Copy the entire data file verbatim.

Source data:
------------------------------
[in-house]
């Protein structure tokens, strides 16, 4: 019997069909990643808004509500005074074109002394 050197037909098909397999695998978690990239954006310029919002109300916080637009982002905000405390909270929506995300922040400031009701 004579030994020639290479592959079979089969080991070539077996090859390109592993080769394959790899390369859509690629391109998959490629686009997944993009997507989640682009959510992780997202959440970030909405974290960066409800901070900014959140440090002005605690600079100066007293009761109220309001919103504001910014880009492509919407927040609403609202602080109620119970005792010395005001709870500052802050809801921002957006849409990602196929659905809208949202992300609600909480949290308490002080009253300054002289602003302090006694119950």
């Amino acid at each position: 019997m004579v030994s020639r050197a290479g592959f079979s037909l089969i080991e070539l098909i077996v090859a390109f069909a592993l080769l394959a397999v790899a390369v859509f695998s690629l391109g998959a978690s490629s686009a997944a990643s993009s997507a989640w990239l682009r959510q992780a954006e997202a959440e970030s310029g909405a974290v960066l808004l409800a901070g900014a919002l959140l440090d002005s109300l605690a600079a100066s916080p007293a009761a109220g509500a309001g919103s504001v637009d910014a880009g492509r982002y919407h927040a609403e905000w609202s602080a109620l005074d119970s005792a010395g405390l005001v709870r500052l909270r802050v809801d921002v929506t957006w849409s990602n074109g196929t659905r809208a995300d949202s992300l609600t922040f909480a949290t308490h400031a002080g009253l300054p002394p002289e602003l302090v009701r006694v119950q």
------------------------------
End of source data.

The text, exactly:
[in-house]
């Protein structure tokens, strides 16, 4: 019997069909990643808004509500005074074109002394 050197037909098909397999695998978690990239954006310029919002109300916080637009982002905000405390909270929506995300922040400031009701 004579030994020639290479592959079979089969080991070539077996090859390109592993080769394959790899390369859509690629391109998959490629686009997944993009997507989640682009959510992780997202959440970030909405974290960066409800901070900014959140440090002005605690600079100066007293009761109220309001919103504001910014880009492509919407927040609403609202602080109620119970005792010395005001709870500052802050809801921002957006849409990602196929659905809208949202992300609600909480949290308490002080009253300054002289602003302090006694119950």
């Amino acid at each position: 019997m004579v030994s020639r050197a290479g592959f079979s037909l089969i080991e070539l098909i077996v090859a390109f069909a592993l080769l394959a397999v790899a390369v859509f695998s690629l391109g998959a978690s490629s686009a997944a990643s993009s997507a989640w990239l682009r959510q992780a954006e997202a959440e970030s310029g909405a974290v960066l808004l409800a901070g900014a919002l959140l440090d002005s109300l605690a600079a100066s916080p007293a009761a109220g509500a309001g919103s504001v637009d910014a880009g492509r982002y919407h927040a609403e905000w609202s602080a109620l005074d119970s005792a010395g405390l005001v709870r500052l909270r802050v809801d921002v929506t957006w849409s990602n074109g196929t659905r809208a995300d949202s992300l609600t922040f909480a949290t308490h400031a002080g009253l300054p002394p002289e602003l302090v009701r006694v119950q």